Dancing while Aging
“every atom belonging to me as good belongs to you.” Walt Whitman
Dance has formed my body and my life. I was born into a dancing family. My mother danced with Ruth St. Denis and Hanya Holm, a tradition that imprinted into my being from childhood. I toyed with the idea of a career in teaching and performing during the 1960’s, during the time of great sociopolitical change. For four decades, I carved out a trans-disciplinary career as a scholar of dance, science, and Somatics, rather than as a master of the practice.
Now, at 71, I am dancing more than I have in decades. I am, by most standards, an old woman (WHO). That I continue to move ‘artfully’ raises many questions about the relationship between dance and aging. One part of this act is to subvert the cultural stereotypes surrounding aging – that malign aging (in my case, female) bodies – ‘stereotypical representations of age(ing) bodies (Martin 2017:2). Dance touches us in many ways that go beyond the physical athleticism associated with youth. The culture is now rife with dance opportunities for the general public. These community classes benefit quality of life, regardless of age and condition (e.g., the dance for Parkinson’s movement). Dance has become the muse of neuroscientists, who attest to the physical, cognitive, emotional and social benefits, of dance. In one recent study, positive results from dance exceeded other forms of exercise in maintaining brain health in aging (e.g., Rehfeld, Lüders, Hökelmann, et al. 2018).
But I continue to dance for the same reasons as when I started half a century ago: to sharpen our mental and physical acumen in polishing a phrase, to partner with memory in telling our life’s story, to practice distributed creativity in community with other dancers, and simply, to recognize that we are a living continuum of becoming and change. We continue to be dancers while aging. If we could invite the neuroscientists to dance with us in the studio, it would be clear that we are not studying aging at all, but the unity of body, mind, and spirit, moving in homage to the human continuum.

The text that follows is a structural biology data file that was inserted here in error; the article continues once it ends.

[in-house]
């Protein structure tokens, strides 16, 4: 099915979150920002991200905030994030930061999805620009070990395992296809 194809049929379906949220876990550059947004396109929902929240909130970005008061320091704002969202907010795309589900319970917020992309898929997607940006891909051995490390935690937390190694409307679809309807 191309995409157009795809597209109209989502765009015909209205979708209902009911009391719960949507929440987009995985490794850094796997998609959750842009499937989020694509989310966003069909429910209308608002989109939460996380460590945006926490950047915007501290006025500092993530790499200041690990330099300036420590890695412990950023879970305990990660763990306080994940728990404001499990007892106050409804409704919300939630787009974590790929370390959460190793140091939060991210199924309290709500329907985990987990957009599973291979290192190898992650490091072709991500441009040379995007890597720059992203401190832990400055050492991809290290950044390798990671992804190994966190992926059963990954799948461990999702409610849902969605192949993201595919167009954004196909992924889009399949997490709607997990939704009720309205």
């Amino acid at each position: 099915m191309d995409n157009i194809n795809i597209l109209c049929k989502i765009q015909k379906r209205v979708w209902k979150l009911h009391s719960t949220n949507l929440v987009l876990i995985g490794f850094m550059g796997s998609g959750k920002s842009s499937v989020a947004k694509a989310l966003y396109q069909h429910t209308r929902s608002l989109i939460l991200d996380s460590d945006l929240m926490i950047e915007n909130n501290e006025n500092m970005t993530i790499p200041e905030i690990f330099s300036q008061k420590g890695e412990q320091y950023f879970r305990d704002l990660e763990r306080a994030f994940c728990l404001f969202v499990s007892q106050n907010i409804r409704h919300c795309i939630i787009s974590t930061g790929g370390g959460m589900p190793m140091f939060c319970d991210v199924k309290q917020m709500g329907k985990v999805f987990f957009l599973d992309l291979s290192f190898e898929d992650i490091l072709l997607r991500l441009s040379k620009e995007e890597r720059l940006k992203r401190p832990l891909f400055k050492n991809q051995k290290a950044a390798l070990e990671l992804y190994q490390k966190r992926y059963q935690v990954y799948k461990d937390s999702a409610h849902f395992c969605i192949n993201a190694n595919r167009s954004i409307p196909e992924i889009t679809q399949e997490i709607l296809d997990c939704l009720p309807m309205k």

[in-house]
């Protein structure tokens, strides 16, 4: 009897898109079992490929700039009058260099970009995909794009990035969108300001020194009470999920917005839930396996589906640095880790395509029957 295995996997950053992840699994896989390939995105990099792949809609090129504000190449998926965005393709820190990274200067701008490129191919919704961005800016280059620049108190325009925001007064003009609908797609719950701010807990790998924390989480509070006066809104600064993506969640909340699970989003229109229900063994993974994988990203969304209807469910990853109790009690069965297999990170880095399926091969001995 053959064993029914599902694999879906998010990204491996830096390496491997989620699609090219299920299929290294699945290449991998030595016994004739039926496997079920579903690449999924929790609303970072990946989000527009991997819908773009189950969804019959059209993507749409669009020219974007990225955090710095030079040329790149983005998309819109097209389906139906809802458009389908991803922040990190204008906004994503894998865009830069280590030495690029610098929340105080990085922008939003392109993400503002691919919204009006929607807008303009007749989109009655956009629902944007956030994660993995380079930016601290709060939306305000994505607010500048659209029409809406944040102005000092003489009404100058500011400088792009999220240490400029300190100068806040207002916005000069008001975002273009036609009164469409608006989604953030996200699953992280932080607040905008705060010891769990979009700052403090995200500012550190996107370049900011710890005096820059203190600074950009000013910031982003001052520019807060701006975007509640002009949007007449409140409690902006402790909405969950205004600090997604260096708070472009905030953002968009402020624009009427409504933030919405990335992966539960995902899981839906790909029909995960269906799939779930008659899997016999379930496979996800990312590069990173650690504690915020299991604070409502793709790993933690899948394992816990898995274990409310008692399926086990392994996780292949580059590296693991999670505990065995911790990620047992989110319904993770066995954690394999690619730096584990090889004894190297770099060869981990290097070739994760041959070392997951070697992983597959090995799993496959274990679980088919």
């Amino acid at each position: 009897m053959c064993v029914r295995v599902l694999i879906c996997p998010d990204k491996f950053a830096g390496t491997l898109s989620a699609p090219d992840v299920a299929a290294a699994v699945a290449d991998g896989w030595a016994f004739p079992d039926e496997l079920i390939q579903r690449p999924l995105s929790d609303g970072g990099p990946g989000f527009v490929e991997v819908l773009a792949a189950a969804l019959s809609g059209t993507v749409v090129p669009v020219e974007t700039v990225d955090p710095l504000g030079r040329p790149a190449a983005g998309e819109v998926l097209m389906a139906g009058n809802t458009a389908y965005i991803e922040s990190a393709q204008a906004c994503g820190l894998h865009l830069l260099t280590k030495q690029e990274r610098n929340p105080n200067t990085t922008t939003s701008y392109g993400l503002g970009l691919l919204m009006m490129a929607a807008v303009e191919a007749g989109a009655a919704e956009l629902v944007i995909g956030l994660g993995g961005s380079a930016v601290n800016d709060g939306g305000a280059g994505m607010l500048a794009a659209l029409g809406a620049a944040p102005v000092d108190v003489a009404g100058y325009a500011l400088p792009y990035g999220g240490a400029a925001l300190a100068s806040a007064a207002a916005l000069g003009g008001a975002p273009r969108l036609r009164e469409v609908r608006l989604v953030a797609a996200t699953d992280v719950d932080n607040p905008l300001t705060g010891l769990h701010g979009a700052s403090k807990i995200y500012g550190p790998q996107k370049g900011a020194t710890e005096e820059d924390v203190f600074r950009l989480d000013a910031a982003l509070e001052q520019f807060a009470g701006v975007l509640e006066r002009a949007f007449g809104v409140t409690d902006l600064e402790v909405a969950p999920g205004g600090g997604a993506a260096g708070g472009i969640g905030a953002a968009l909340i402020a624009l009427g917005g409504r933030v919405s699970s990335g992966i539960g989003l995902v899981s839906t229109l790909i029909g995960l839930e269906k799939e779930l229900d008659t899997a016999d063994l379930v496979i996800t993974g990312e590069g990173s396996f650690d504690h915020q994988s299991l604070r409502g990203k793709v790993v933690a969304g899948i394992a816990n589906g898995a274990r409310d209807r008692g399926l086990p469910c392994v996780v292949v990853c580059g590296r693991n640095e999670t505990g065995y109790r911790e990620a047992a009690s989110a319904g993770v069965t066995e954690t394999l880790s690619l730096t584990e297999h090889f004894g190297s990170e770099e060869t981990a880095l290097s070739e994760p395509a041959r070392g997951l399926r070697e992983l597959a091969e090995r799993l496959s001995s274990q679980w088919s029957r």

I dance today for many of the same personal reasons that motivated me half a century ago: for the joy in the discipline of perfecting a phrase; to exercise thoughts, emotions and dreams; to explore and exploit movement abilities and qualities, to test my abilities in light of the best sense of sports(wo)manship, to ‘rehearse’ my life’s stories, to participate in ‘distributed creativity; (Kirsh et al, 2009), and simply, to emerge differently…’to become’ (LaMothe 2015). But what best describes aging while dancing? Am I a ‘seasoned’ dancer?…an ‘older,’ ‘mature’ or ‘veteran’ dancer?
Of course, the phenomenon of dancing beyond youth is not new. Liz Lerman broke ground in choreographing for Dancers of the Third Age, which appeared on the world stage in the early 1980’s. For all those who came before and after Liz, there’s no question that ageing dancers impact strongly and differently – on audience and dancer alike, whether as a community (Lerman 2013) or as solo artist (Lansley & Early 2011). Many aging artists shaped (and continue to shape) improvisation from the1960’s onwards (e.g., Anna Halprin, Deborah Hay, Steve Paxton, Lisa Nelson, Simon Forti). These pioneers developed exploratory practices which were able to ‘accommodate the changes of their age(ing) bodies’ (Martin 2017:20).
Two years ago, I joined a local community class assembled by a 73-year old dancer/choreographer from the Limon tradition of modern dance. Experienced and novice movers alike flocked to it. I thought I had found my bliss – an inroad into dancing that carried an appropriate mental and physical challenge of structured technique, without excessive demands for exertion — a place where the remnants of my training stroked my ego, while the lyrical aesthetic strummed by heart strings. But the real excitement for me lay in the joy of dancing with others, in a community of dancers where the playing field had been leveled enough to feel egalitarian. Within months of starting the class, I joined the non-profit offshoot of this class, a platform for dance performance. I never imagined that this (st)age, I would find myself performing before a paying audience without apology.